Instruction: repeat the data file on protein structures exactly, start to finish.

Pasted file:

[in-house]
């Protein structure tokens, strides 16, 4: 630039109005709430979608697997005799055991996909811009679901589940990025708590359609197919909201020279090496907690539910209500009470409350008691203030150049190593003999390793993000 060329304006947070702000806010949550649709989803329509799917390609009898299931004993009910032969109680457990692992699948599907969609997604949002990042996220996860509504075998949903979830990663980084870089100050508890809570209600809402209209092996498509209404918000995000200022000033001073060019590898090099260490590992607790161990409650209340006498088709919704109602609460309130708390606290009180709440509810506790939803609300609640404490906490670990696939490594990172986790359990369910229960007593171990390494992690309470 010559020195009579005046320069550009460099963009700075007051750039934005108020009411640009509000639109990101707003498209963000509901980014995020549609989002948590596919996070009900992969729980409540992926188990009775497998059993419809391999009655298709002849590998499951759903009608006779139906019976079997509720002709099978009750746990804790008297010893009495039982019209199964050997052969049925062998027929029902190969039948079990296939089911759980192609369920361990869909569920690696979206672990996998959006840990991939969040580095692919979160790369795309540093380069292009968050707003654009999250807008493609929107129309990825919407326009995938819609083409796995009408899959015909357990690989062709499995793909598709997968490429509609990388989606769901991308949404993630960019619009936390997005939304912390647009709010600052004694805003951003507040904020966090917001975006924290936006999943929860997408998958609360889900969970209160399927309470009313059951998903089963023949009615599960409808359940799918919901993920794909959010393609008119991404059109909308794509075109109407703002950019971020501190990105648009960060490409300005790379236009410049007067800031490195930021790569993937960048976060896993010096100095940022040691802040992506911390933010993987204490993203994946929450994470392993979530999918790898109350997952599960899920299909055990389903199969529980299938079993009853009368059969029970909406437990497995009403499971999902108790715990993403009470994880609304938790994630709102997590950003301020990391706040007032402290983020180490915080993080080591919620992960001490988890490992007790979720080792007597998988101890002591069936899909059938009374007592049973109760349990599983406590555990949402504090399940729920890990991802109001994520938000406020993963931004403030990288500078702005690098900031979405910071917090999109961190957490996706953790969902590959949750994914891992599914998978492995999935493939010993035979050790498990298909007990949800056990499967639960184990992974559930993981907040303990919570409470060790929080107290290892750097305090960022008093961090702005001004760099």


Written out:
[in-house]
């Protein structure tokens, strides 16, 4: 630039109005709430979608697997005799055991996909811009679901589940990025708590359609197919909201020279090496907690539910209500009470409350008691203030150049190593003999390793993000 060329304006947070702000806010949550649709989803329509799917390609009898299931004993009910032969109680457990692992699948599907969609997604949002990042996220996860509504075998949903979830990663980084870089100050508890809570209600809402209209092996498509209404918000995000200022000033001073060019590898090099260490590992607790161990409650209340006498088709919704109602609460309130708390606290009180709440509810506790939803609300609640404490906490670990696939490594990172986790359990369910229960007593171990390494992690309470 010559020195009579005046320069550009460099963009700075007051750039934005108020009411640009509000639109990101707003498209963000509901980014995020549609989002948590596919996070009900992969729980409540992926188990009775497998059993419809391999009655298709002849590998499951759903009608006779139906019976079997509720002709099978009750746990804790008297010893009495039982019209199964050997052969049925062998027929029902190969039948079990296939089911759980192609369920361990869909569920690696979206672990996998959006840990991939969040580095692919979160790369795309540093380069292009968050707003654009999250807008493609929107129309990825919407326009995938819609083409796995009408899959015909357990690989062709499995793909598709997968490429509609990388989606769901991308949404993630960019619009936390997005939304912390647009709010600052004694805003951003507040904020966090917001975006924290936006999943929860997408998958609360889900969970209160399927309470009313059951998903089963023949009615599960409808359940799918919901993920794909959010393609008119991404059109909308794509075109109407703002950019971020501190990105648009960060490409300005790379236009410049007067800031490195930021790569993937960048976060896993010096100095940022040691802040992506911390933010993987204490993203994946929450994470392993979530999918790898109350997952599960899920299909055990389903199969529980299938079993009853009368059969029970909406437990497995009403499971999902108790715990993403009470994880609304938790994630709102997590950003301020990391706040007032402290983020180490915080993080080591919620992960001490988890490992007790979720080792007597998988101890002591069936899909059938009374007592049973109760349990599983406590555990949402504090399940729920890990991802109001994520938000406020993963931004403030990288500078702005690098900031979405910071917090999109961190957490996706953790969902590959949750994914891992599914998978492995999935493939010993035979050790498990298909007990949800056990499967639960184990992974559930993981907040303990919570409470060790929080107290290892750097305090960022008093961090702005001004760099």